American Chemical Society
ja063450l_si_002.cif (23.02 kB)

Discovery of a Solid Solution of Enantiomers in a Racemate-Forming System by Seeding

Download (23.02 kB)
posted on 2006-09-13, 00:00 authored by Jun Huang, Shuang Chen, Ilia A. Guzei, Lian Yu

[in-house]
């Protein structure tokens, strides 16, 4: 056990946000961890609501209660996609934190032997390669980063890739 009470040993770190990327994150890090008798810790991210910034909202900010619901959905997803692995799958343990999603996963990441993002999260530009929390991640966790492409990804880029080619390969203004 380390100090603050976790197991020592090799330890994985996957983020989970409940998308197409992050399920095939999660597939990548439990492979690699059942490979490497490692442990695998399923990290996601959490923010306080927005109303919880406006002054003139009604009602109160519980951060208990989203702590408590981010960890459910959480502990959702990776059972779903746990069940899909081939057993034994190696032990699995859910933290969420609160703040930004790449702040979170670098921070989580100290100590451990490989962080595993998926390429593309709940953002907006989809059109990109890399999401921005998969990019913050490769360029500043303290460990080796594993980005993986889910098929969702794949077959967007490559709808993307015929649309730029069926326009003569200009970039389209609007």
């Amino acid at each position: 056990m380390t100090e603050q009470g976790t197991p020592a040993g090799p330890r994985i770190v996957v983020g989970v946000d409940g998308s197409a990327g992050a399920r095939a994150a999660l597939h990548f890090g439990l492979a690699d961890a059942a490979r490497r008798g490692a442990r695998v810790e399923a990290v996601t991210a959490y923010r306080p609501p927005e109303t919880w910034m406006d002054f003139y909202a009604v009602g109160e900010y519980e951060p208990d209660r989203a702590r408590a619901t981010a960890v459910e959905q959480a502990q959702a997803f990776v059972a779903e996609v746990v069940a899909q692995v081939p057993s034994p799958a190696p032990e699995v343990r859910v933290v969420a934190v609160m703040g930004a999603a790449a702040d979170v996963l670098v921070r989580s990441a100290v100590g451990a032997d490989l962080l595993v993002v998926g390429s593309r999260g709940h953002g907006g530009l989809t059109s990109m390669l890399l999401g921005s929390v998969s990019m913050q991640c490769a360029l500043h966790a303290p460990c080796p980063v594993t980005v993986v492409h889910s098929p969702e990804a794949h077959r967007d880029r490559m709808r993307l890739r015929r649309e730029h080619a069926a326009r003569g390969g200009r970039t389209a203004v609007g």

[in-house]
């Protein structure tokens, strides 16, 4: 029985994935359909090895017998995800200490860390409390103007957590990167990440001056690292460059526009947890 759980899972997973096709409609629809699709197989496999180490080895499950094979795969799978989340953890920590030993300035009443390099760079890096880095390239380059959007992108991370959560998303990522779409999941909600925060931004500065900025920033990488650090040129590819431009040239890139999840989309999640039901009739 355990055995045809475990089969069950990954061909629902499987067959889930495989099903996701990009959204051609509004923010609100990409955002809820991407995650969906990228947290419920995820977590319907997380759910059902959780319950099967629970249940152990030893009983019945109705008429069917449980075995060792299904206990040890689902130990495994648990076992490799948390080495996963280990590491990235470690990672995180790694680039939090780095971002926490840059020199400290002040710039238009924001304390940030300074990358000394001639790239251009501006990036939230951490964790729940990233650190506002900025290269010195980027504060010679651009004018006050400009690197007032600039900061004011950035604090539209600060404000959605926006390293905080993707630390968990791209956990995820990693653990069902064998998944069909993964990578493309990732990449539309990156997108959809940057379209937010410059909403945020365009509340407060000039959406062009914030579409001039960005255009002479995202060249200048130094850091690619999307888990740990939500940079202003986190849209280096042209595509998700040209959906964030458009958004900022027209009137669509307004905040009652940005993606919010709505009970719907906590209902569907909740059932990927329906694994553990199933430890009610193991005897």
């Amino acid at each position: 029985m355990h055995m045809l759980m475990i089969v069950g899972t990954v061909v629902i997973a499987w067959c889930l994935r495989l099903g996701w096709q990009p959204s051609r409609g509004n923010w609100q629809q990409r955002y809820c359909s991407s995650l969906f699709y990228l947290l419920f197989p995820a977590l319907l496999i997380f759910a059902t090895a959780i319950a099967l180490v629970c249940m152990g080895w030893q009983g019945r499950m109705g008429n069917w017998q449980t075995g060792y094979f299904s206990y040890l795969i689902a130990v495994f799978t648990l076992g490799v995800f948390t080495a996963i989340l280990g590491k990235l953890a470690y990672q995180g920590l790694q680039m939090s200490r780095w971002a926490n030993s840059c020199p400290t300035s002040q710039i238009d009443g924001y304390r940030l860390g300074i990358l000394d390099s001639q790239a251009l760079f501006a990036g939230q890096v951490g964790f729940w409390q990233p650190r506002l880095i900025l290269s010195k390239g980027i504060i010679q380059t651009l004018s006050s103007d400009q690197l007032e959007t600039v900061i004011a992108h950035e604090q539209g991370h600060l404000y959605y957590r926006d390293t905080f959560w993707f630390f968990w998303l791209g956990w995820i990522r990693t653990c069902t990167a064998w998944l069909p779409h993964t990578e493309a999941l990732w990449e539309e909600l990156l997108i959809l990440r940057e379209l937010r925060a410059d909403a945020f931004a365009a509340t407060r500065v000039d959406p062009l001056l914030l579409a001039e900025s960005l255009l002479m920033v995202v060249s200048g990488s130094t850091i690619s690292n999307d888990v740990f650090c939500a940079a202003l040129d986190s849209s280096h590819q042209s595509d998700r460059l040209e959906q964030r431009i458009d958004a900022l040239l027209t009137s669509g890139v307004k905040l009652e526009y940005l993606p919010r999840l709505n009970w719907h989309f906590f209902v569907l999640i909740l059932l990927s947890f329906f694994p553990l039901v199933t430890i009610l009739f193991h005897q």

A racemic liquid of opposite enantiomers usually crystallizes as a racemic compound (racemate), rarely as a conglomerate, and even more rarely as a solid solution. We discovered a Type II solid solution (mixed crystal) of the enantiomers of the chiral drug tazofelone (TZF) by seeding its racemic liquid with enantiomerically pure crystals (enantiomorphs). Without seeding, the racemic liquid crystallized as a racemic compound. The crystal structure of this solid solution resembles that of the enantiomorph but has static disorder arising from the random substitution of enantiomers. This solid solution is a kinetic product of crystallization made possible by its faster growth rate compared to that of the competing racemate (by 4- to 40-fold between 80 and 146 °C). The free energy of the solid solution continuously varies with the enantiomeric composition between those of the conglomerate and the racemates. The existence of the TZF solid solution explains the absence of eutectic melting between crystals of different enantiomeric compositions. The ability of TZF to simultaneously form racemate and solid solution originates from its conformational flexibility. Similar solid solutions of enantiomers may exist in other systems and may be discovered in similar ways. The study demonstrates the use of cross-nucleation for discovering and engineering crystalline materials to optimize physical properties.